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Lyme disease: |beware of tick bites

Mar 07. 2016
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By DR GERARD LALANDE
Special to

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Often unrecognised and thus left untreated, Lyme disease is one of the most common tick-transmitted illnesses and is currently on the rise, especially in the northern parts of the USA, Europe, north Asia and the Far East.

Often unrecognised and thus left untreated, Lyme disease is one of the most common tick-transmitted illnesses and is currently on the rise, especially in the northern parts of the USA, Europe, north Asia and the Far East. It is estimated that more than 300,000 cases occur in the US alone every year. Although rarely deadly, the illness may lead to long-term morbidity due to potentially severe neurological or cardiac complications.

Lyme disease is caused by various species of the Borrelia bacteria that infect mammals and birds. The pathogen is transmitted to humans during a painless bite of an infected tick of the Ixodes genus and usually occurs after a quite long period of attachment (more than 24 hours) of the insect to the skin. Following a tick bite, the risk of Borrelia infection is however quite low, between one and five per cent and most ticks are fortunately detected and removed before 24 hours of attachment.

Infestation happens in places where ticks are present such as grassy and wooded areas with high humidity levels. Those exposed to forestry activities or who engage in outdoor sports in such locations are at higher risk of contracting the disease. Ticks can also transmit other microbes that induce disease in humans.

Symptoms occur after a few days or weeks after the bite and then typically evolve in successive phases. An initial small reddish spot is visible at the site of the bite and, in about 50 per cent of the cases, a characteristic painless, non-itchy rash – named erythema migrans - slowly expands to 20 to 30 centimeters around it, often leaving the centre of the skin lesion to return to its original color.

 In endemic areas of Lyme disease, this type of rash strongly suggests early Lyme infection. Flu-like manifestations also often occur in parallel with the rash and include fever, headache, muscle and joint pains, nausea and fatigue. Left untreated, complications could happen after several weeks, months or even years and include joint pains especially at the knee (arthritis), various neurological disorders such as meningitis (inflammation of the brain), abnormal muscle movements and/or paralysis due to nerves inflammation as well as heart rhythm problems.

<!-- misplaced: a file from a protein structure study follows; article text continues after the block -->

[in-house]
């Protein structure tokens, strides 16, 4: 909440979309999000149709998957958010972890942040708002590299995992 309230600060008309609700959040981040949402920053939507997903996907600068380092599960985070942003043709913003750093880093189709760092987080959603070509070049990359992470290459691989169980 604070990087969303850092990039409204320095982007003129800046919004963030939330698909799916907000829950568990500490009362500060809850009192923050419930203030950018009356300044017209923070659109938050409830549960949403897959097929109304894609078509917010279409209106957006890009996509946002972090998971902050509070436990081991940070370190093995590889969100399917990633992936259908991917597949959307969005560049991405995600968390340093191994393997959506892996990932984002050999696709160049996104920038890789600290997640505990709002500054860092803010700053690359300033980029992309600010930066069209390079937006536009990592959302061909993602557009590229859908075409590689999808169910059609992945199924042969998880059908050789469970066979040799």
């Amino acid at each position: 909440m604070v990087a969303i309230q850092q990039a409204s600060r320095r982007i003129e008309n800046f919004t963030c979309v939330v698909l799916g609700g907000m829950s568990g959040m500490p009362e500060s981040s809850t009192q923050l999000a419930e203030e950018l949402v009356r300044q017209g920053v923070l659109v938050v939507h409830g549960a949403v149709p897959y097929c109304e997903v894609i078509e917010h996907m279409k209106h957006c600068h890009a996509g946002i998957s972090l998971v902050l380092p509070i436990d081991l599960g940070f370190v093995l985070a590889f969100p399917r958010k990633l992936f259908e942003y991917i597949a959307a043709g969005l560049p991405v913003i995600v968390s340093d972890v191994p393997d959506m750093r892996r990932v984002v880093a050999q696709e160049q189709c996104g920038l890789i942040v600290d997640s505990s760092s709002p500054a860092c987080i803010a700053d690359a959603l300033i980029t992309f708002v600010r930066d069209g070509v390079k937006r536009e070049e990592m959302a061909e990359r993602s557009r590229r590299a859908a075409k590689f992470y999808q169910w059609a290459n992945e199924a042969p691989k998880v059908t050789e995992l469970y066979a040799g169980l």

The main challenge of Lyme disease is to recognise it when this is no rash or when complications start, usually several months or years after suffering from the tick bite. Undiagnosed, the patient may be treated inadequately for chronic arthritis or neurological illnesses over a long period. In such a case, the late diagnosis exposes the patient to serious morbidity with very poor quality of life.

The diagnosis is confirmed by serology tests that identify antibodies to the Borrelia bacterium.

Treatment should be started as soon as possible and is quite effective at the early stages of the infection. Antibiotics, especially doxycyclin and amoxicillin, are used in oral form for 2 weeks in early Lyme disease and in intravenous infusion for up to four weeks when complications have appeared.

There is currently no vaccine against Borrelia infection. Prevention first starts by avoiding areas infested by ticks known to carry the pathogen.

Those working in endemic areas or practicing adventure sports in such environments should always wear long trousers and long-sleeved shirts, use tick repellents and carefully check their whole body after returning from the wild. Ixodes ticks are smaller than common dog ticks and may be as small as the head of a pin. They often attach in difficult-to-see areas such as the armpits, scalp and groin. If you find a tick, use tweezers to slowly remove the insect from its head and disinfect the bite site.

If a rash or any suggestive symptoms occur, consult a medical professional for further tests and possibly treatment. In some high-risk individuals to whom the tick has remained attached for more than 24 hours, a single dose of doxycyclin might be given to prevent the occurrence of the infection but has to be taken less than 72 hours after the tick bite.

DR GERARD LALANDE is managing director of CEO-Health, |which provides medical referrals for expatriates and customised executive medical check-ups in Thailand. He can be contacted at gerard.lalande@ceo-health.com.

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